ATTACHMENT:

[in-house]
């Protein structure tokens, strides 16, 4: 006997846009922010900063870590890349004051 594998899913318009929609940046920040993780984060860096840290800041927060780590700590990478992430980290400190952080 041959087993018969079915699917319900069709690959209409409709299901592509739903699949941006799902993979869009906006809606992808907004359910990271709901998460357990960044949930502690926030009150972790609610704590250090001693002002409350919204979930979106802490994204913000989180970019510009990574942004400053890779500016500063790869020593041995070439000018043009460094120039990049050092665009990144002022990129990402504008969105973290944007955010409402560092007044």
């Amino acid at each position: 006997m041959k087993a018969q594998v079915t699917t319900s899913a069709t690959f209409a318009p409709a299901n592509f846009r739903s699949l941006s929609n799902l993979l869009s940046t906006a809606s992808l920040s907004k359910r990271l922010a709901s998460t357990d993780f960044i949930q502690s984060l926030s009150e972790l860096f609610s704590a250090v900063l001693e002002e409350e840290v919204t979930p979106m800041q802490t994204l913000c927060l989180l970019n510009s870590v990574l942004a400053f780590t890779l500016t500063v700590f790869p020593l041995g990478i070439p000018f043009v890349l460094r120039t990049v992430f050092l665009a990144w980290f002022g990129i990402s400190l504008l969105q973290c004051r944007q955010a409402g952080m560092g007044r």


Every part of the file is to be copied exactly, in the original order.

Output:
[in-house]
């Protein structure tokens, strides 16, 4: 006997846009922010900063870590890349004051 594998899913318009929609940046920040993780984060860096840290800041927060780590700590990478992430980290400190952080 041959087993018969079915699917319900069709690959209409409709299901592509739903699949941006799902993979869009906006809606992808907004359910990271709901998460357990960044949930502690926030009150972790609610704590250090001693002002409350919204979930979106802490994204913000989180970019510009990574942004400053890779500016500063790869020593041995070439000018043009460094120039990049050092665009990144002022990129990402504008969105973290944007955010409402560092007044």
């Amino acid at each position: 006997m041959k087993a018969q594998v079915t699917t319900s899913a069709t690959f209409a318009p409709a299901n592509f846009r739903s699949l941006s929609n799902l993979l869009s940046t906006a809606s992808l920040s907004k359910r990271l922010a709901s998460t357990d993780f960044i949930q502690s984060l926030s009150e972790l860096f609610s704590a250090v900063l001693e002002e409350e840290v919204t979930p979106m800041q802490t994204l913000c927060l989180l970019n510009s870590v990574l942004a400053f780590t890779l500016t500063v700590f790869p020593l041995g990478i070439p000018f043009v890349l460094r120039t990049v992430f050092l665009a990144w980290f002022g990129i990402s400190l504008l969105q973290c004051r944007q955010a409402g952080m560092g007044r």